Who Knew I Could Relate to a Frog?
Courtney Golden (11 AM Micro) is worried about frogs, and found an article on Science Daily showing a link between an herbicide, a fungus, and how immunity of amphibians is affected by environmental levels of the herbicide. Courtney seems a bit surprised to find out about that amphibians have an immune system just as powerful as a human, however long time readers of BIO230 will recall my ode to the Nobel Prize winning work Jules Hoffman, who studied the ability of fruit flies to fight off fungal infections, and how the mechanisms are absolutely conserved by the human immune system. Courtney’s title could also be rewritten as “Who knew I could relate to a Fruit Fly?” Here is what Courtney has to say about frogs:
Whenever I think of frogs, I think of little green creatures that hop around and “ribbit-ribbit” in the local ponds and streams. Frogs are much more than a green, hoppy, amphibian. Frogs are an important part of our ecosystem. According to Science Daily, frogs have immune systems just like ours, and while treating the land and our crops with herbicides; the herbicide atrazine has shown an increase in mortality rates in frogs. The herbicide atrazine can be deadly to frogs when exposed at an early age, but why is this herbicide so deadly? Atrazine works together with Chytridiomycota fungus. The Chytridiomycota fungus is a typical pathogen to frogs, but usually the infection is fought off by their immune system. The USF’s Department of Integrative Biology showed that when frogs were exposed early in development to atrazine, one of the most common herbicides used today, and were exposed to Chytridiomycota fungus, the fate of the frog was fatal. The herbicide atrazine can cause frogs to die within 46 days of exposure to the herbicide. A direct relationship is shown through the exposure of atrazine and the frog’s death. The death occurs because as the frog become exposed to atrazine, their immune systems cannot fight off the usually typical Chytridiomycota fungal infection, and their immunity deteriorates with time.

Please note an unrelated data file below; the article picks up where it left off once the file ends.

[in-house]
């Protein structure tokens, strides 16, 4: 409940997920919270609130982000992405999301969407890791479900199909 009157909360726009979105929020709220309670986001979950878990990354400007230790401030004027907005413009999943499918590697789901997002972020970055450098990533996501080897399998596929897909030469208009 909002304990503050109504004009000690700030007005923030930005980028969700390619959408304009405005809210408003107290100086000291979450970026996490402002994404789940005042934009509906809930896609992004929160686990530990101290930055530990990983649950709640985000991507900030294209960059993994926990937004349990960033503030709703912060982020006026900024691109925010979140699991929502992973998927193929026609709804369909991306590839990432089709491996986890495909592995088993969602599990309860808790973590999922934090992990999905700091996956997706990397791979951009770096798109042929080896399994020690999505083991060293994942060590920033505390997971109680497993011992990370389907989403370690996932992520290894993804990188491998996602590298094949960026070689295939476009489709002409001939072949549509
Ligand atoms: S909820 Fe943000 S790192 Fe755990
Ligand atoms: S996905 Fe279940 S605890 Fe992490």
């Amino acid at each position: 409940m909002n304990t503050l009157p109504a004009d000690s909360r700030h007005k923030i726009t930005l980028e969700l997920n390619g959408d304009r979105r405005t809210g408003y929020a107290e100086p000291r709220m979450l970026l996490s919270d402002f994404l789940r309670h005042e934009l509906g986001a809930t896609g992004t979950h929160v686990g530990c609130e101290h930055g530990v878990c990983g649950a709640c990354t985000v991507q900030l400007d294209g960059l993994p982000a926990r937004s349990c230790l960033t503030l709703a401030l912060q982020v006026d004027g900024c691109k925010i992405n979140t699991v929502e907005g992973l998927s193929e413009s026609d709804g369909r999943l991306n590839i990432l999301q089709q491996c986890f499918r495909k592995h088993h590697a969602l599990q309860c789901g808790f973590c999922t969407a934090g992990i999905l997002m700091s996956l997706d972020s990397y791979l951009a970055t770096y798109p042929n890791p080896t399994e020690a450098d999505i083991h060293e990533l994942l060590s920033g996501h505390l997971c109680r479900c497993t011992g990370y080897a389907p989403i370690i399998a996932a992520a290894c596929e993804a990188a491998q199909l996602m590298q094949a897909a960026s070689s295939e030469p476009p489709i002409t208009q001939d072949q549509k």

This certain case of atrazine herbicide and Chytridiomycota fungual infections show an instance of chance that one specific frog, could be exposed to a specific herbicide, and then exposed to a certain fungal infection, creating loss of immunity in the frog, just like how it could happen to a human. This mirrors the case in the Frontline episode we watched on Friday, October 25th, 2013. The little girl Addie, who was infected with a superbug, received some of the bug by coincidence. Addie picked at her scabs and contracted a Staph infection, which in turn opened the door for other infections. Just by this chain of coincidental events Addie and the frog both contracted diseases in which their bodies could not fight off, and her life depended on a lung transplant. Although one infection was fungal and the other was a Gram-negative bacteria, in both instances immunity was lost and death was a possibility.
In an additional article published by NPR, in a scientific study done by Jason Rohr, a biology professor at the University of South Florida in Tampa also showed that with increased amounts of atrazine, snail population flourished which is a kiss of death for frogs. The snails carry flatworm parasites, and due to the fact that atrazine damages and deteriorates the frog’s immune systems, the frogs cannot fight off the parasites.
It is crazy to think that frogs and humans have biological connections, including their immune systems. I have always just thought of a frog as a little green slimy creature that hops around on four legs and “ribbits” and croaks loudly to hear; but that is not the case, frogs have immune systems and diseases as well, just like humans.